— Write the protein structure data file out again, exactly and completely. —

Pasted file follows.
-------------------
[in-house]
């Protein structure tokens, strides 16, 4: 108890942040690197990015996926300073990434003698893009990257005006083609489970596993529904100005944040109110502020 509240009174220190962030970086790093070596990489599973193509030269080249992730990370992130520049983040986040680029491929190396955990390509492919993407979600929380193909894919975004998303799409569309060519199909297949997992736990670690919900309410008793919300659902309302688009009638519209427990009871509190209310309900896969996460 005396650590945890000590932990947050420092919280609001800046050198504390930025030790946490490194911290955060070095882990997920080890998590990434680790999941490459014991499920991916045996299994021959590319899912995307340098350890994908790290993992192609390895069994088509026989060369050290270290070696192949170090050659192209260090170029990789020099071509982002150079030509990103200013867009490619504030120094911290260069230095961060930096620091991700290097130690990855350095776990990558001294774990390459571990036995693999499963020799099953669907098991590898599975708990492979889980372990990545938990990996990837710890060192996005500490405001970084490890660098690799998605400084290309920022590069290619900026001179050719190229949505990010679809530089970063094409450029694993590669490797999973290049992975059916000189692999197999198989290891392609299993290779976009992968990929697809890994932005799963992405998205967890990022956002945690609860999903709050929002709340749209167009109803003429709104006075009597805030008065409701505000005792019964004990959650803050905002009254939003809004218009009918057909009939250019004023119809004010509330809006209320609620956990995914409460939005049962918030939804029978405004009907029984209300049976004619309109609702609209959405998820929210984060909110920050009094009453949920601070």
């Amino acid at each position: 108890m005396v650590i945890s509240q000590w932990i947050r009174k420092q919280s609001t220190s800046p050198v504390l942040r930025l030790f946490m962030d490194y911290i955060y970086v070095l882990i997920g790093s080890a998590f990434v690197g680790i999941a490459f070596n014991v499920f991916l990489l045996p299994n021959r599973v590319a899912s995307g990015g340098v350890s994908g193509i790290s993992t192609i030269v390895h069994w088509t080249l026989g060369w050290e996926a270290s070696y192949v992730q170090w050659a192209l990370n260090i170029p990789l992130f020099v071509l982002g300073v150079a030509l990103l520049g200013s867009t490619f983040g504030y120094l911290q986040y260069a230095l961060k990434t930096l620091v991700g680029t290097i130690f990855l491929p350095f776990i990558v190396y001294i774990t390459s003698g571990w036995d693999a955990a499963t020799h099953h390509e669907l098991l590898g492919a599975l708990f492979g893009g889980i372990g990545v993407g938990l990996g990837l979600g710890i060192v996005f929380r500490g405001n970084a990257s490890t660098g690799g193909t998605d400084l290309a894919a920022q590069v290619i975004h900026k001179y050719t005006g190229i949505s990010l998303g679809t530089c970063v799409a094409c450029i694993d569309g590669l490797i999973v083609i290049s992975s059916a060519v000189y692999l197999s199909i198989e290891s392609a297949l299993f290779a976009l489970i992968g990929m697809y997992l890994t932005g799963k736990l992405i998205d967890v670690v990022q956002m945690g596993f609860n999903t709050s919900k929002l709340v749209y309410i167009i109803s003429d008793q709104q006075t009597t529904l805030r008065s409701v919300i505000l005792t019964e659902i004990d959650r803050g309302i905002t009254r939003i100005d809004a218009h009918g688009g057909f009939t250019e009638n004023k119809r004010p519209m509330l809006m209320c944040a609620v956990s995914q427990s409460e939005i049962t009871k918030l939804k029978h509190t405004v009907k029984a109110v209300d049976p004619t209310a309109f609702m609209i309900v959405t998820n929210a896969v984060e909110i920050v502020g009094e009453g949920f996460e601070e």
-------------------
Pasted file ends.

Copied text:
[in-house]
């Protein structure tokens, strides 16, 4: 108890942040690197990015996926300073990434003698893009990257005006083609489970596993529904100005944040109110502020 509240009174220190962030970086790093070596990489599973193509030269080249992730990370992130520049983040986040680029491929190396955990390509492919993407979600929380193909894919975004998303799409569309060519199909297949997992736990670690919900309410008793919300659902309302688009009638519209427990009871509190209310309900896969996460 005396650590945890000590932990947050420092919280609001800046050198504390930025030790946490490194911290955060070095882990997920080890998590990434680790999941490459014991499920991916045996299994021959590319899912995307340098350890994908790290993992192609390895069994088509026989060369050290270290070696192949170090050659192209260090170029990789020099071509982002150079030509990103200013867009490619504030120094911290260069230095961060930096620091991700290097130690990855350095776990990558001294774990390459571990036995693999499963020799099953669907098991590898599975708990492979889980372990990545938990990996990837710890060192996005500490405001970084490890660098690799998605400084290309920022590069290619900026001179050719190229949505990010679809530089970063094409450029694993590669490797999973290049992975059916000189692999197999198989290891392609299993290779976009992968990929697809890994932005799963992405998205967890990022956002945690609860999903709050929002709340749209167009109803003429709104006075009597805030008065409701505000005792019964004990959650803050905002009254939003809004218009009918057909009939250019004023119809004010509330809006209320609620956990995914409460939005049962918030939804029978405004009907029984209300049976004619309109609702609209959405998820929210984060909110920050009094009453949920601070």
């Amino acid at each position: 108890m005396v650590i945890s509240q000590w932990i947050r009174k420092q919280s609001t220190s800046p050198v504390l942040r930025l030790f946490m962030d490194y911290i955060y970086v070095l882990i997920g790093s080890a998590f990434v690197g680790i999941a490459f070596n014991v499920f991916l990489l045996p299994n021959r599973v590319a899912s995307g990015g340098v350890s994908g193509i790290s993992t192609i030269v390895h069994w088509t080249l026989g060369w050290e996926a270290s070696y192949v992730q170090w050659a192209l990370n260090i170029p990789l992130f020099v071509l982002g300073v150079a030509l990103l520049g200013s867009t490619f983040g504030y120094l911290q986040y260069a230095l961060k990434t930096l620091v991700g680029t290097i130690f990855l491929p350095f776990i990558v190396y001294i774990t390459s003698g571990w036995d693999a955990a499963t020799h099953h390509e669907l098991l590898g492919a599975l708990f492979g893009g889980i372990g990545v993407g938990l990996g990837l979600g710890i060192v996005f929380r500490g405001n970084a990257s490890t660098g690799g193909t998605d400084l290309a894919a920022q590069v290619i975004h900026k001179y050719t005006g190229i949505s990010l998303g679809t530089c970063v799409a094409c450029i694993d569309g590669l490797i999973v083609i290049s992975s059916a060519v000189y692999l197999s199909i198989e290891s392609a297949l299993f290779a976009l489970i992968g990929m697809y997992l890994t932005g799963k736990l992405i998205d967890v670690v990022q956002m945690g596993f609860n999903t709050s919900k929002l709340v749209y309410i167009i109803s003429d008793q709104q006075t009597t529904l805030r008065s409701v919300i505000l005792t019964e659902i004990d959650r803050g309302i905002t009254r939003i100005d809004a218009h009918g688009g057909f009939t250019e009638n004023k119809r004010p519209m509330l809006m209320c944040a609620v956990s995914q427990s409460e939005i049962t009871k918030l939804k029978h509190t405004v009907k029984a109110v209300d049976p004619t209310a309109f609702m609209i309900v959405t998820n929210a896969v984060e909110i920050v502020g009094e009453g949920f996460e601070e």